The Washington State Association of Counties, the collective voice of Washington’s counties for over one hundred years.
Foundational Public Health Services (FPHS)
Washington’s governmental public health system has a critical and unique public safety role that is focused on protecting and improving the health of families and communities. Demand for public health services has increased with the changing nature of preventable diseases, the resurgence of “historical” diseases, and the surge of new public health threats; but there is also inequitable funding for services across the 35 local health jurisdictions.
In 2015, the Washington State Department of Health and representatives of local health jurisdictions (LHJs), the Washington State Association of Counties, and other public health partners initiated work to develop a set of public health programs and services that every citizen should have access to – the Foundational Public Health Services (FPHS). The goal is to have a responsive and sustainable public health system and ensure healthy and economically vital communities across Washington. In 2018, local health jurisdictions, the State Department of Health, and the State Board of Health completed an assessment that produced a cost-estimate for fully funding FPHS. That estimate is $450 million a biennium.
Government Public Health System
The FPHS budget decision package for the 2019-2021 legislative session focuses on critical work in communicable disease control, environmental public health, and assessment and seeks to fund the governmental public health system. This package, for $100 million/ biennium, includes efforts such as:
- Stabilizing LHJs to adapt and be nimble to changing public health issues such as Hepatitis C, wildfire smoke, and childhood lead poisoning.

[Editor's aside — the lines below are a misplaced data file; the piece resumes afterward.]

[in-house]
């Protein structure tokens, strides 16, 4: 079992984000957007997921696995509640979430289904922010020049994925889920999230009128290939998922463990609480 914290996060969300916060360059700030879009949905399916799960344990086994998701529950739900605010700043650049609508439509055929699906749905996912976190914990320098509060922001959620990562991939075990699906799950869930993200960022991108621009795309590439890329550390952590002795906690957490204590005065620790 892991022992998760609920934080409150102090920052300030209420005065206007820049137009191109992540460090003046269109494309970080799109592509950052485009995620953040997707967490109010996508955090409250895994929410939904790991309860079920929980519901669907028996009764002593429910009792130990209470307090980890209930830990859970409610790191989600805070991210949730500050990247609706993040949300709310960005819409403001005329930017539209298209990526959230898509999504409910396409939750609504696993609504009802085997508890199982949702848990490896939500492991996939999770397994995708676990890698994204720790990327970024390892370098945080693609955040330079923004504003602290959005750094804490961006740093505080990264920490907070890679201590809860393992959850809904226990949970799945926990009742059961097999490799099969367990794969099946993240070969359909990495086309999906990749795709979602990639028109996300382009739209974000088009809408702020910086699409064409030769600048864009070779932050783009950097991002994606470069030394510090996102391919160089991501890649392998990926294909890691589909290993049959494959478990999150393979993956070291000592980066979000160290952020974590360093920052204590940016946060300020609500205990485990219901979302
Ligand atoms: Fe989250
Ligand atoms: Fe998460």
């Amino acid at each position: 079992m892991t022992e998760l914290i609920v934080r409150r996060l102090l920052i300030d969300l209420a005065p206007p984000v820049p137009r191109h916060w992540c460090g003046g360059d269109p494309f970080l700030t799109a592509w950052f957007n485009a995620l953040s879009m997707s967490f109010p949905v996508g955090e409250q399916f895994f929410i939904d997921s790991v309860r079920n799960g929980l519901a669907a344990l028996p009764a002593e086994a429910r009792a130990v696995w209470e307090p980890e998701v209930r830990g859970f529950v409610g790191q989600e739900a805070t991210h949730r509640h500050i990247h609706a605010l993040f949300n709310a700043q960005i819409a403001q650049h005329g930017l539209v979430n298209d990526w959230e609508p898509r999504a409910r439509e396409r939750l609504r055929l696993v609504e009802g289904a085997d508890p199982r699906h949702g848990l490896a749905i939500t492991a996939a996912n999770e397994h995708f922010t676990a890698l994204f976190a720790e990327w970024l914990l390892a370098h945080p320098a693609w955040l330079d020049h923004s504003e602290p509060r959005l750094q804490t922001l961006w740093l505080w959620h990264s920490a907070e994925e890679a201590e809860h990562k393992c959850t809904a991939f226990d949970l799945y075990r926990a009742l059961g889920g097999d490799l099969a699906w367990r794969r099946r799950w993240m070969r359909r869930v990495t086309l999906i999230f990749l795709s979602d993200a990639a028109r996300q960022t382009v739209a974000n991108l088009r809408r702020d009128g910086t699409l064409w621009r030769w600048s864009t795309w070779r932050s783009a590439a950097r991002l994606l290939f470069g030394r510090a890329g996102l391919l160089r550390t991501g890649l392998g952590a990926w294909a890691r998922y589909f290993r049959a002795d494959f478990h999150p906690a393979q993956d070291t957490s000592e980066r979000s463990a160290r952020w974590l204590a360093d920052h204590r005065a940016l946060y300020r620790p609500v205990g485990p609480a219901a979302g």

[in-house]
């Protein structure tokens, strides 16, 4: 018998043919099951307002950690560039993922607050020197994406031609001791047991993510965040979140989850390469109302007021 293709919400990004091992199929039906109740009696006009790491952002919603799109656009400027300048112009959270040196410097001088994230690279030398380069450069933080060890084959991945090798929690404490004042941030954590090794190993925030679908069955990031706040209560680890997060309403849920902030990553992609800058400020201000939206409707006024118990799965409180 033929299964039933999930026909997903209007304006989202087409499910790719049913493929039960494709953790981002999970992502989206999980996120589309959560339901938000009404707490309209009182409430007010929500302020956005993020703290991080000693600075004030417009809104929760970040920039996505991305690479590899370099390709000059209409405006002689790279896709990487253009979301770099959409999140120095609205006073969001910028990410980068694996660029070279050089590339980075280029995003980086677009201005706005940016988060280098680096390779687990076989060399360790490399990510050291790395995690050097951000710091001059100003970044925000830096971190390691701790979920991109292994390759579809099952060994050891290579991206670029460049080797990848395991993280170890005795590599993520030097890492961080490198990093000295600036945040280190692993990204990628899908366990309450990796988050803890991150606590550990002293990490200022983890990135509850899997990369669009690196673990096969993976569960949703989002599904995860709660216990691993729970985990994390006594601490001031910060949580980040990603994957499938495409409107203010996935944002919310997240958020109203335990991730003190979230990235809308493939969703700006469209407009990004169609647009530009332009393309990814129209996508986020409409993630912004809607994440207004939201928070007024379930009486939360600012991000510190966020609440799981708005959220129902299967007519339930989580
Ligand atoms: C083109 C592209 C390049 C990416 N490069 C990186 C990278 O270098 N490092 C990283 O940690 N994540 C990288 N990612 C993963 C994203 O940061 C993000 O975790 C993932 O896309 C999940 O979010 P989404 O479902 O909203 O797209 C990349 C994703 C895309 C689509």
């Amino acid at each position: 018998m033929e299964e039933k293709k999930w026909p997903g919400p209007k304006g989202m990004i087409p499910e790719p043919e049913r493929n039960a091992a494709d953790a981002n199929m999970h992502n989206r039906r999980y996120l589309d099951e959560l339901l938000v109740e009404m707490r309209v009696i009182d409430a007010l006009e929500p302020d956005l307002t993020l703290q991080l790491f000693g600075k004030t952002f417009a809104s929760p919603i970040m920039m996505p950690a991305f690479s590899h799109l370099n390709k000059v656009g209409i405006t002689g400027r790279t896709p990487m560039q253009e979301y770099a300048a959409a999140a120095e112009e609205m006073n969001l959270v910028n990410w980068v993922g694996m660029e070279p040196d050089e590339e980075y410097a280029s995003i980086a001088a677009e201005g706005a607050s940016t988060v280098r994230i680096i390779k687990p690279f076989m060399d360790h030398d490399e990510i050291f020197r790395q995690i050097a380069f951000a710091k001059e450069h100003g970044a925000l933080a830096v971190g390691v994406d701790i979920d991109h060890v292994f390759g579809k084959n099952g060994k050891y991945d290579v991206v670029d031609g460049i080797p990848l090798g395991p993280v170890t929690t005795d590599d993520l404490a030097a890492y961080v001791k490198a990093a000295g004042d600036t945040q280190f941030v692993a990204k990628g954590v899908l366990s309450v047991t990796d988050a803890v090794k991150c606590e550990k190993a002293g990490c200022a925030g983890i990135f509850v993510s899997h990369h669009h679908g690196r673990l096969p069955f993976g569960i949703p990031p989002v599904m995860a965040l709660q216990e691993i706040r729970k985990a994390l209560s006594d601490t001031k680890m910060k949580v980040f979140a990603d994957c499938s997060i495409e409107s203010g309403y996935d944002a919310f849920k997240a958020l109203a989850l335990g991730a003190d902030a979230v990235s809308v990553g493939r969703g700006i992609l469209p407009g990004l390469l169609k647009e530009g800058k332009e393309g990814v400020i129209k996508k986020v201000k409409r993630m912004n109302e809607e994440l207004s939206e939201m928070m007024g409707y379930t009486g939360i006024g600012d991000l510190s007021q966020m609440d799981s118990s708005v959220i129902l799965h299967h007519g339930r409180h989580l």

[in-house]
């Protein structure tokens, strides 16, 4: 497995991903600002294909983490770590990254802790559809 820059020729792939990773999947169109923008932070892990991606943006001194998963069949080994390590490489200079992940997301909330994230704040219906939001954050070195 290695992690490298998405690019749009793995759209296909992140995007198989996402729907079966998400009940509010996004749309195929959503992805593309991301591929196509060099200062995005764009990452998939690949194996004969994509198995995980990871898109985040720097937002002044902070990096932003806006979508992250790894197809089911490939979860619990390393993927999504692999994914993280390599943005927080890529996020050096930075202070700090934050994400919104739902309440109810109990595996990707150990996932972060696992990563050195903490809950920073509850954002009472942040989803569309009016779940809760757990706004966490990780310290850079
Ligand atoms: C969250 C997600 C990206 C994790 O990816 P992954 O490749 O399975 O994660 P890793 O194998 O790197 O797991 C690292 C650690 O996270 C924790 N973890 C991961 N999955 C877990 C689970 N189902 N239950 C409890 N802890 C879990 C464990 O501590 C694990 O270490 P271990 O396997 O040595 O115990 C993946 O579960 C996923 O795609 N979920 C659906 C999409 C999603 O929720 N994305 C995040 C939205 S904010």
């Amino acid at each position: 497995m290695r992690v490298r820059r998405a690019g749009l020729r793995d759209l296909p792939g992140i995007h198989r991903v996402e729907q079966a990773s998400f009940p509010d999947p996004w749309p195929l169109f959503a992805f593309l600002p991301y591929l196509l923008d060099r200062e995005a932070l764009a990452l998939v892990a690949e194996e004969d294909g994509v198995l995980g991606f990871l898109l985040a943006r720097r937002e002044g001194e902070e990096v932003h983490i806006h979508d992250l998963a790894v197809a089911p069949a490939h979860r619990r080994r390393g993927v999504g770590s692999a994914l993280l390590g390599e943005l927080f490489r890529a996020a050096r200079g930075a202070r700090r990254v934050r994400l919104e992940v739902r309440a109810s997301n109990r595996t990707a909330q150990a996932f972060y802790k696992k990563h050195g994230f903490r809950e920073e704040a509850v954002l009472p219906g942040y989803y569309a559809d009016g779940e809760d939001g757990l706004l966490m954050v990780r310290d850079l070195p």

- Innovative approaches to service delivery, like the Washington State Tuberculosis Collaborative Network, making best use of public health technical experts.
- Keeping kids safe by testing more at-risk kids for lead exposure and partnering with state and local agencies to find and replace fixtures leaching leads into school drinking water.
- Helping growing counties across the state keep up with communicable disease cases by streamlining disease investigations and improving follow-up times.
Why This Helps Counties
Local governments and communities highly value public health. Often, local revenue is used to fund state required programs and services. With fully funded FPHS, local governments are empowered to use local revenue to implement public health services that address local contexts and health needs unique to their health jurisdiction. FPHS funding also provides stability for LHJs in funding services that are easily impacted by unpredictable events such as outbreaks, economic changes, and natural disasters.
Our Work Continues
Awarded in the 2017 Biennium Budget, an initial one-time investment of $12 million was allocated to the governmental public health system. Local health jurisdictions (LHJs) used a $10 million allocation to reinforce their local needs in communicable disease investigation, surveillance, and control as well as pilot three shared service projects that emphasized multi-jurisdictional sharing.
$12 Million Initial Investment:
Spending Detail Year 1 ($6M)
Piloted Shared Service Projects
Currently, statewide work includes developing the public health system implementation plan, assigning accountability measures, honing new and existing service delivery models, and aligning FPHS work to other statewide health initiatives including opiates, suicide prevention, and homelessness. Locally, FPHS funding has supported improvements in local health jurisdictions including:
- Kitsap County: Improved response to communicable disease by streamlining disease tracking and assessment. This has helped staff improve client access to disease treatment and have faster disease follow-up to mitigate the severity of disease outbreaks.
- Adams County: Provided essential training to new staff, enabling a swift and local response to communicable disease investigation in foodborne illness, tuberculosis, and STDs.
- Pierce County: Working with local and state healthcare partners, the State Department of Health and the Centers for Disease Control and Prevention, the health department investigated a Hepatitis C outbreak. In total, the department notified 2,800 people, facilitated testing of exposed individuals, and identified 13 cases of confirmed disease.
- Benton and Franklin Counties: Improved response for all infectious disease reports and eliminated a backlog of case reports, increased local tuberculosis response, and developed a food safety priority system to improve food safety efforts for over 1,300 permitted establishments.